EMU: PMI Composite FLASH

Thu Nov 23 03:00:00 CST 2017

Consensus Actual Previous
Composite - Level 56.0 57.5 55.9
Manufacturing - Level 58.4 60.0 58.6
Services - Level 55.0 56.2 54.9

The Eurozone economic recovery seems to have acquired additional momentum this month. The flash composite output index weighed in at 57.5, a 1.5 point increase versus its final October print and its best reading in fully seventy-nine months. It was also comfortably stronger than market expectations.

The headline bounce reflected healthy improvements in activity rates in both manufacturing and services. The former's flash PMI was up 1.5 points from its final October mark at 60.0, its strongest outturn since April 2000 and the second highest on record. Services provisionally advanced 1.2 points to 56.2, their most robust performance in half a year.

Growth of aggregate new orders was again very sharp, especially in manufacturing, and backlogs saw their largest gain since July 2006 despite headcount rising at its fastest rate in seventeen years. Somewhat surprisingly, business optimism slipped in both sectors but remained historically elevated.

Meantime, price pressures continued to build. Vendor performance deteriorated again and cost inflation climbed to a six-and-a-half-year peak. In turn, this prompted a pick-up in output price inflation to its highest rate since 2011.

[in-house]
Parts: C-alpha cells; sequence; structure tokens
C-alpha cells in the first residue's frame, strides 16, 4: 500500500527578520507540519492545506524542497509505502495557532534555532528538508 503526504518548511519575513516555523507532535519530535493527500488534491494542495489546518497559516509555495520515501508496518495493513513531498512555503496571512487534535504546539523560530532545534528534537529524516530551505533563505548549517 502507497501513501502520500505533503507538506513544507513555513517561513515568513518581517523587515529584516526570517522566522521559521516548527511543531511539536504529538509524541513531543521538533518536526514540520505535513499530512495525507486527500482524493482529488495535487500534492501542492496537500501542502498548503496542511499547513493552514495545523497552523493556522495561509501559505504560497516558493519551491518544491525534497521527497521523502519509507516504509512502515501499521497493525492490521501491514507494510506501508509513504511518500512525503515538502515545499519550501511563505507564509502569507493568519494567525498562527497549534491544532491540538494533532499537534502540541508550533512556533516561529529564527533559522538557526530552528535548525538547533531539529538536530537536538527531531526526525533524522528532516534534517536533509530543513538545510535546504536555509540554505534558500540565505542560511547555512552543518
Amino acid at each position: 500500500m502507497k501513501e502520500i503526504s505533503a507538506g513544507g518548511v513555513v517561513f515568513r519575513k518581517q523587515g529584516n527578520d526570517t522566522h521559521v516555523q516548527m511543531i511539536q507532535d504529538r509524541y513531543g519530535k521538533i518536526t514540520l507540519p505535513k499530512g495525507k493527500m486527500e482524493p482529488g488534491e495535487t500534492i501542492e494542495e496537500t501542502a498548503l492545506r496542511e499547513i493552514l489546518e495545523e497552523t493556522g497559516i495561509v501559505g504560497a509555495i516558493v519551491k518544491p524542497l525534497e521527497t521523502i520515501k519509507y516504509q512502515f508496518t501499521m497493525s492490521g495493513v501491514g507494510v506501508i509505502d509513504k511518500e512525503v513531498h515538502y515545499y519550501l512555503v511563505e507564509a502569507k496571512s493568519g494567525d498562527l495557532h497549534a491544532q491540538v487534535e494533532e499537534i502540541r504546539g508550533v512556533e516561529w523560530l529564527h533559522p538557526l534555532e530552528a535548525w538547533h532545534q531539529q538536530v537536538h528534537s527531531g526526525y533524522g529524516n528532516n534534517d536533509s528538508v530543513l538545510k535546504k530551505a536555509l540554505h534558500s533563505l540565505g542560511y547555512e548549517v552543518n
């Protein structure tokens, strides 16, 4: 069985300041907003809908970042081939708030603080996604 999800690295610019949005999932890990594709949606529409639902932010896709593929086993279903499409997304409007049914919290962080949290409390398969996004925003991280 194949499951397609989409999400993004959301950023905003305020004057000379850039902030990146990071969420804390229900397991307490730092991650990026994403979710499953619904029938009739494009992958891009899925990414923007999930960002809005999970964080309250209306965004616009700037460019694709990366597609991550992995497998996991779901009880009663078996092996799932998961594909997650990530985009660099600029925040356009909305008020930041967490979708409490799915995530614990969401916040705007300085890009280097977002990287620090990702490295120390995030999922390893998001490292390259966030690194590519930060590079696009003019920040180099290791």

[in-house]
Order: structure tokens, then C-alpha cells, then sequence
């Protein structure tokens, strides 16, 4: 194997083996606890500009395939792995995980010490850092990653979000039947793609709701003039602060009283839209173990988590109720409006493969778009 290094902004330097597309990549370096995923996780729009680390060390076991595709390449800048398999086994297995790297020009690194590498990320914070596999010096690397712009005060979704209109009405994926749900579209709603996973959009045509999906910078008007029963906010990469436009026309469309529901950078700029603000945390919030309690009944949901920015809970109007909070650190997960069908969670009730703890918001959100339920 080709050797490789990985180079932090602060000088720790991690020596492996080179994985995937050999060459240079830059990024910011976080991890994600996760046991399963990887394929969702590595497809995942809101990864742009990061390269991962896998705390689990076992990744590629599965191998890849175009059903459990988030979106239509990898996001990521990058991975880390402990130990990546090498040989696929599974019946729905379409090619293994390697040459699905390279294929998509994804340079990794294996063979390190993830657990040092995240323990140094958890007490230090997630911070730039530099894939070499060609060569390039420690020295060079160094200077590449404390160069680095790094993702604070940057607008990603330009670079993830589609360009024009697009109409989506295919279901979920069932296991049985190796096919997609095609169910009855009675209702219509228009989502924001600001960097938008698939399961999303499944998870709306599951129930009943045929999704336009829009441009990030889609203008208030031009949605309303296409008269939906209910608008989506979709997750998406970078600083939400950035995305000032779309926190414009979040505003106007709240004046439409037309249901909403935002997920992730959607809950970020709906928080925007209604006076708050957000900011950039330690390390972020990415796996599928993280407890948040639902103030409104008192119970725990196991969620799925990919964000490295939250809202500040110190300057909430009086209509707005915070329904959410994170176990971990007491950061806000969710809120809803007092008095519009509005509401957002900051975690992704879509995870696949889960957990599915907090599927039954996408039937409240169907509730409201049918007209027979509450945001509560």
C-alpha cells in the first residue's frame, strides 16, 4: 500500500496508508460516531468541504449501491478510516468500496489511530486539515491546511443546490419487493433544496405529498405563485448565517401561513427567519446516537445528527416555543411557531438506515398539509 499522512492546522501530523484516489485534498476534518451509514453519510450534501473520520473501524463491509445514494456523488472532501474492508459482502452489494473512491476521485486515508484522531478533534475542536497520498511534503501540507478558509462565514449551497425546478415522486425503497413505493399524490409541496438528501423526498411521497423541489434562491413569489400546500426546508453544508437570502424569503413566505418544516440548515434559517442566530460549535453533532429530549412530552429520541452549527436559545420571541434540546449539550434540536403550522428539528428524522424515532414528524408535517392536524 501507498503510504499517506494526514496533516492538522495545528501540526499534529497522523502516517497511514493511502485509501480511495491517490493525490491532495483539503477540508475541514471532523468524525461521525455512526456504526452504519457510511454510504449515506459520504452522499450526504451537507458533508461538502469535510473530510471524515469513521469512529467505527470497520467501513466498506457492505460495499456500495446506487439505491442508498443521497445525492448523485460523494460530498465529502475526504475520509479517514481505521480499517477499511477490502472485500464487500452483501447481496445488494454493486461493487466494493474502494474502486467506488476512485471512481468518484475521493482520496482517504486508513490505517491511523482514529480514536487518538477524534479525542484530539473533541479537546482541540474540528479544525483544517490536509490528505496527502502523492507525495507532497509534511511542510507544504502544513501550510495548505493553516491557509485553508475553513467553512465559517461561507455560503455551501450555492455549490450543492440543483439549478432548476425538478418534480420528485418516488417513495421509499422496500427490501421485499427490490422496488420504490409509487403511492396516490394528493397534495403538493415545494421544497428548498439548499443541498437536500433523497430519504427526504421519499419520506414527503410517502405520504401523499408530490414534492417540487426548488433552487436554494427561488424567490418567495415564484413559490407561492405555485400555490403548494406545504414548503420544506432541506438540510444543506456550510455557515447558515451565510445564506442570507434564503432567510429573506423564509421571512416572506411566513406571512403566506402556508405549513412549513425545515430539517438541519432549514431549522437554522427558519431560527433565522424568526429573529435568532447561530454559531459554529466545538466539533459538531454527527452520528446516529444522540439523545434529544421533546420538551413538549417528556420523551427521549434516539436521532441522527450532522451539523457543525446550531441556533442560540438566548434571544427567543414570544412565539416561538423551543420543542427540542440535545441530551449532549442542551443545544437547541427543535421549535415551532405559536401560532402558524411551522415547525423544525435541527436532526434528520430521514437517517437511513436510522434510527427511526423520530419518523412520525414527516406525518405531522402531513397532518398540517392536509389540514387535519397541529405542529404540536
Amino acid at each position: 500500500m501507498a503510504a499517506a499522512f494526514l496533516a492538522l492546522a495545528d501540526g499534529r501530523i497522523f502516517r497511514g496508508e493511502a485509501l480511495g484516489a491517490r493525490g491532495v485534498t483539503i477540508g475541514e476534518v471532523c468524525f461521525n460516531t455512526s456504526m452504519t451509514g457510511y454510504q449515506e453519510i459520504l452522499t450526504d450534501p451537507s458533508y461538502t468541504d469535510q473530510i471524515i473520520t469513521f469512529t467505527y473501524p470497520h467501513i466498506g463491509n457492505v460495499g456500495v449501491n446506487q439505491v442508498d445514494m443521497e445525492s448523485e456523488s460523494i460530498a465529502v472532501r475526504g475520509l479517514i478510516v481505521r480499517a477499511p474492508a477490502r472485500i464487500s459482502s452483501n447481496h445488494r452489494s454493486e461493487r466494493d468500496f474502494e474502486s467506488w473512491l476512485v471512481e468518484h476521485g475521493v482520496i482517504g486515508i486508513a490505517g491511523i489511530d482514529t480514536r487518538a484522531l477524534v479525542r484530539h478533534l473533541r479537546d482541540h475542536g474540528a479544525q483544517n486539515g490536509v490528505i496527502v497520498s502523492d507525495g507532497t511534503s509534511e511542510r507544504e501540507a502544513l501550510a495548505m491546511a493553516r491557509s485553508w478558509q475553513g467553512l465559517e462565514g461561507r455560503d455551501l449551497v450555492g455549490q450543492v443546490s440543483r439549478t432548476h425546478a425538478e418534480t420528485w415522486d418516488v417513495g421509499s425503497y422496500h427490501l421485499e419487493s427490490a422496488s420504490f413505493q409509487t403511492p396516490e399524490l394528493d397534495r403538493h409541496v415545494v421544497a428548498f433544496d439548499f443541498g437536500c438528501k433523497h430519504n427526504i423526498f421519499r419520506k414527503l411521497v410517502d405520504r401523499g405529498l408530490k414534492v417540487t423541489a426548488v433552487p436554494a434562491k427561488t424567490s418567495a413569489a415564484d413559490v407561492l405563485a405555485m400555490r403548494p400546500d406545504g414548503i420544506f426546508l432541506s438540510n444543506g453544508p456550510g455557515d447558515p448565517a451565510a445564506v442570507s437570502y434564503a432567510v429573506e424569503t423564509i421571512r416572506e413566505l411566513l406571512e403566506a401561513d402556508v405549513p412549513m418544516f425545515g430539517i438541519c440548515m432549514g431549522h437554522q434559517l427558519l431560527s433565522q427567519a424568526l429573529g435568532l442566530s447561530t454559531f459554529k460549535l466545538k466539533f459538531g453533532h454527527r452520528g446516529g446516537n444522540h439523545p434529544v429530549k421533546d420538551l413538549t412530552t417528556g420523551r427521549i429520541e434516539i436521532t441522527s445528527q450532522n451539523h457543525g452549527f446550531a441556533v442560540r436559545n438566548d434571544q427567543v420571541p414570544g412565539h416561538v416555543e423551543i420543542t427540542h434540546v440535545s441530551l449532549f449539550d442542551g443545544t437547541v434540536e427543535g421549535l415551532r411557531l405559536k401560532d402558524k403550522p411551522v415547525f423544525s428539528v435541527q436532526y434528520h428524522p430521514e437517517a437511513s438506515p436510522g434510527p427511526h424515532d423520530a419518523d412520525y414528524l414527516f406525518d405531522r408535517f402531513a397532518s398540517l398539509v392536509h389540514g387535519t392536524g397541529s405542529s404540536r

Within a notably robust core group, the flash French composite output index (60.1) recorded its highest mark in seventy-eight months while its German counterpart (57.6) recovered most of the ground lost in October. Elsewhere, growth of business activity improved on October's 9-month low but still looks to be on course for its weakest quarter so far this year.

Current PMI readings point to a quarterly rate of Eurozone economic growth of about 0.8 percent. If correct, this would equal the best performance by the region since the first quarter of 2011. This would certainly please the ECB but much more important will be what happens to prices. To this end, if this report is anything to go by, capacity pressures would now seem to be at a level that should make an increase in underlying inflation closer than many might think.

The flash Composite Purchasing Managers' Index (PMI) provides an early estimate of current private sector output by combining information obtained from surveys of the manufacturing and service sectors of the economy. The flash data are released around ten days ahead of the final report and are typically based upon around 75-85 percent of the full survey sample. Results are synthesised into a single index which can range between zero and 100. A reading above (below) 50 signals rising (falling) output versus the previous month and the closer to 100 (zero) the faster is output growing (contracting). The report also contains flash estimates of the manufacturing and services PMIs. The survey, produced by Markit, uses a representative sample of around 5,000 manufacturing and services companies, the former including Germany, France, Italy, Spain, the Netherlands, Austria, the Republic of Ireland and Greece and the latter Germany, France, Italy, Spain and the Republic of Ireland.

Investors need to keep their fingers on the pulse of the economy because it dictates how various types of investments will perform. By tracking economic data such as the purchasing managers' manufacturing indexes, investors will know what the economic backdrop is for the various markets. The stock market likes to see healthy economic growth because that translates to higher corporate profits. The bond market prefers less rapid growth and is extremely sensitive to whether the economy is growing too quickly and causing potential inflationary pressures.